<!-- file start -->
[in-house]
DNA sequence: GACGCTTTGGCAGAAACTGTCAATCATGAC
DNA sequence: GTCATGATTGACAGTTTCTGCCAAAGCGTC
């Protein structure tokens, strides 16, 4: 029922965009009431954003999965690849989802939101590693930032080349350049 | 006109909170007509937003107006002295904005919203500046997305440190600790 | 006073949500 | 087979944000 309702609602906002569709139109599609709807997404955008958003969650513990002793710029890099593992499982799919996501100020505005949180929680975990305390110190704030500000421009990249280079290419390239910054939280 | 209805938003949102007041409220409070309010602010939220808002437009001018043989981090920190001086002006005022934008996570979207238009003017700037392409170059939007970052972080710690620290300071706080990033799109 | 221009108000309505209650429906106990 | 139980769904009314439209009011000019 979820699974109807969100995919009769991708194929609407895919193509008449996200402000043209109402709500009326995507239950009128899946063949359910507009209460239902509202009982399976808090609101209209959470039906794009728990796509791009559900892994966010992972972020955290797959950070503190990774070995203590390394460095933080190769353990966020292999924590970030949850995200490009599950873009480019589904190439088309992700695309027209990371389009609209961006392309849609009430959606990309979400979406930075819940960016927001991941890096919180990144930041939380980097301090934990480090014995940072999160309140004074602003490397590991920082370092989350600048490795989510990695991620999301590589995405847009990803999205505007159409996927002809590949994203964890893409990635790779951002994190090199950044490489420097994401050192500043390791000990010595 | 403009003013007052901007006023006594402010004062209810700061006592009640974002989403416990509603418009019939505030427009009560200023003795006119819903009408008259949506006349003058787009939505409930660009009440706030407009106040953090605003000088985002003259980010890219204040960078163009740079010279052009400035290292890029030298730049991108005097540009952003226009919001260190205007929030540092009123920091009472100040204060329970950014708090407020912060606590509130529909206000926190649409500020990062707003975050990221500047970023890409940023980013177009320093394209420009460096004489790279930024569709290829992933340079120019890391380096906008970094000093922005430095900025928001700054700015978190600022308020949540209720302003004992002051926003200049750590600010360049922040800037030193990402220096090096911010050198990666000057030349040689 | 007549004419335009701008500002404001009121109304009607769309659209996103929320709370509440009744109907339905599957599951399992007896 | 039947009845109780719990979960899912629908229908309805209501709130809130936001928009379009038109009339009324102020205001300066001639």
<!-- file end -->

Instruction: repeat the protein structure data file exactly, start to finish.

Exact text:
[in-house]
DNA sequence: GACGCTTTGGCAGAAACTGTCAATCATGAC
DNA sequence: GTCATGATTGACAGTTTCTGCCAAAGCGTC
């Protein structure tokens, strides 16, 4: 029922965009009431954003999965690849989802939101590693930032080349350049 | 006109909170007509937003107006002295904005919203500046997305440190600790 | 006073949500 | 087979944000 309702609602906002569709139109599609709807997404955008958003969650513990002793710029890099593992499982799919996501100020505005949180929680975990305390110190704030500000421009990249280079290419390239910054939280 | 209805938003949102007041409220409070309010602010939220808002437009001018043989981090920190001086002006005022934008996570979207238009003017700037392409170059939007970052972080710690620290300071706080990033799109 | 221009108000309505209650429906106990 | 139980769904009314439209009011000019 979820699974109807969100995919009769991708194929609407895919193509008449996200402000043209109402709500009326995507239950009128899946063949359910507009209460239902509202009982399976808090609101209209959470039906794009728990796509791009559900892994966010992972972020955290797959950070503190990774070995203590390394460095933080190769353990966020292999924590970030949850995200490009599950873009480019589904190439088309992700695309027209990371389009609209961006392309849609009430959606990309979400979406930075819940960016927001991941890096919180990144930041939380980097301090934990480090014995940072999160309140004074602003490397590991920082370092989350600048490795989510990695991620999301590589995405847009990803999205505007159409996927002809590949994203964890893409990635790779951002994190090199950044490489420097994401050192500043390791000990010595 | 403009003013007052901007006023006594402010004062209810700061006592009640974002989403416990509603418009019939505030427009009560200023003795006119819903009408008259949506006349003058787009939505409930660009009440706030407009106040953090605003000088985002003259980010890219204040960078163009740079010279052009400035290292890029030298730049991108005097540009952003226009919001260190205007929030540092009123920091009472100040204060329970950014708090407020912060606590509130529909206000926190649409500020990062707003975050990221500047970023890409940023980013177009320093394209420009460096004489790279930024569709290829992933340079120019890391380096906008970094000093922005430095900025928001700054700015978190600022308020949540209720302003004992002051926003200049750590600010360049922040800037030193990402220096090096911010050198990666000057030349040689 | 007549004419335009701008500002404001009121109304009607769309659209996103929320709370509440009744109907339905599957599951399992007896 | 039947009845109780719990979960899912629908229908309805209501709130809130936001928009379009038109009339009324102020205001300066001639």